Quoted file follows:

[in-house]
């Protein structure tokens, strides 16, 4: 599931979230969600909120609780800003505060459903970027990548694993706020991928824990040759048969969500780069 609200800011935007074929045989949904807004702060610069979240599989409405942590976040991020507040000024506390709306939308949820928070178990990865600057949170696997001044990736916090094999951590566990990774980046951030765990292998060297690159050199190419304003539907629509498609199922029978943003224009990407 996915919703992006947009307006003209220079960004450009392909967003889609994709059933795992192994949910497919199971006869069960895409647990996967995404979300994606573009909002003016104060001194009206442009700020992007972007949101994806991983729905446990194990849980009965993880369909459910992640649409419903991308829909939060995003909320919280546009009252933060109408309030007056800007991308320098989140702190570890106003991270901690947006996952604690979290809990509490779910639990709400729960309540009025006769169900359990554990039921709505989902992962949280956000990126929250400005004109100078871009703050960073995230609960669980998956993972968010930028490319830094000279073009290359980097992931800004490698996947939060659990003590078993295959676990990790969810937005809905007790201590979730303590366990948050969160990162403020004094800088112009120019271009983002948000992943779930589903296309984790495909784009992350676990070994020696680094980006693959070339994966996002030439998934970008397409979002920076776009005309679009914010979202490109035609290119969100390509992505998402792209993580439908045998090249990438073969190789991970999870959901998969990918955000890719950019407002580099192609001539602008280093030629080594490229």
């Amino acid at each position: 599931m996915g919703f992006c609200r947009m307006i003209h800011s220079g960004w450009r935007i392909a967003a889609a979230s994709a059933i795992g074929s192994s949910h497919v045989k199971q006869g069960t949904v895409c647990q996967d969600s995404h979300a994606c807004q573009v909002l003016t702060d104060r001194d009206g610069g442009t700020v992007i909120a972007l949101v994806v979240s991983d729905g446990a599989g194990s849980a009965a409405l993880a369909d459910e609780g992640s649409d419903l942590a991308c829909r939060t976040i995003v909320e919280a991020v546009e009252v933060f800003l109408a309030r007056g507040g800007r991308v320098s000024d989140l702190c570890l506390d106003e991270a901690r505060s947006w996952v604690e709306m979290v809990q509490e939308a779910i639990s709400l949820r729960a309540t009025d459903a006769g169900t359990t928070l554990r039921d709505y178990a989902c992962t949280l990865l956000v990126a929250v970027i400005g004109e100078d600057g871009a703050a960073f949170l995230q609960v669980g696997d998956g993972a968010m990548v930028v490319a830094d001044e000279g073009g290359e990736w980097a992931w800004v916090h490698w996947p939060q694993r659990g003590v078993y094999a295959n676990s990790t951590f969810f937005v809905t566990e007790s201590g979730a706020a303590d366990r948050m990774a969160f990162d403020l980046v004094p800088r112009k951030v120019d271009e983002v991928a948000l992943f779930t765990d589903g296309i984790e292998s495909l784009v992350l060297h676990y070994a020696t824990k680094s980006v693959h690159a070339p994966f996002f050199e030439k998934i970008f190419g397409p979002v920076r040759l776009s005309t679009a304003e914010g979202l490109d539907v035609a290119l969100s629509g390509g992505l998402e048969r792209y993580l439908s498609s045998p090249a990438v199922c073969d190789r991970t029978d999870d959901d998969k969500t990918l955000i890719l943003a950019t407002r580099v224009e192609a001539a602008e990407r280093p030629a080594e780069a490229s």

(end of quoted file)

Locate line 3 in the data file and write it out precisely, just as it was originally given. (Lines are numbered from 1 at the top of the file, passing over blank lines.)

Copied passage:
């Amino acid at each position: 599931m996915g919703f992006c609200r947009m307006i003209h800011s220079g960004w450009r935007i392909a967003a889609a979230s994709a059933i795992g074929s192994s949910h497919v045989k199971q006869g069960t949904v895409c647990q996967d969600s995404h979300a994606c807004q573009v909002l003016t702060d104060r001194d009206g610069g442009t700020v992007i909120a972007l949101v994806v979240s991983d729905g446990a599989g194990s849980a009965a409405l993880a369909d459910e609780g992640s649409d419903l942590a991308c829909r939060t976040i995003v909320e919280a991020v546009e009252v933060f800003l109408a309030r007056g507040g800007r991308v320098s000024d989140l702190c570890l506390d106003e991270a901690r505060s947006w996952v604690e709306m979290v809990q509490e939308a779910i639990s709400l949820r729960a309540t009025d459903a006769g169900t359990t928070l554990r039921d709505y178990a989902c992962t949280l990865l956000v990126a929250v970027i400005g004109e100078d600057g871009a703050a960073f949170l995230q609960v669980g696997d998956g993972a968010m990548v930028v490319a830094d001044e000279g073009g290359e990736w980097a992931w800004v916090h490698w996947p939060q694993r659990g003590v078993y094999a295959n676990s990790t951590f969810f937005v809905t566990e007790s201590g979730a706020a303590d366990r948050m990774a969160f990162d403020l980046v004094p800088r112009k951030v120019d271009e983002v991928a948000l992943f779930t765990d589903g296309i984790e292998s495909l784009v992350l060297h676990y070994a020696t824990k680094s980006v693959h690159a070339p994966f996002f050199e030439k998934i970008f190419g397409p979002v920076r040759l776009s005309t679009a304003e914010g979202l490109d539907v035609a290119l969100s629509g390509g992505l998402e048969r792209y993580l439908s498609s045998p090249a990438v199922c073969d190789r991970t029978d999870d959901d998969k969500t990918l955000i890719l943003a950019t407002r580099v224009e192609a001539a602008e990407r280093p030629a080594e780069a490229s």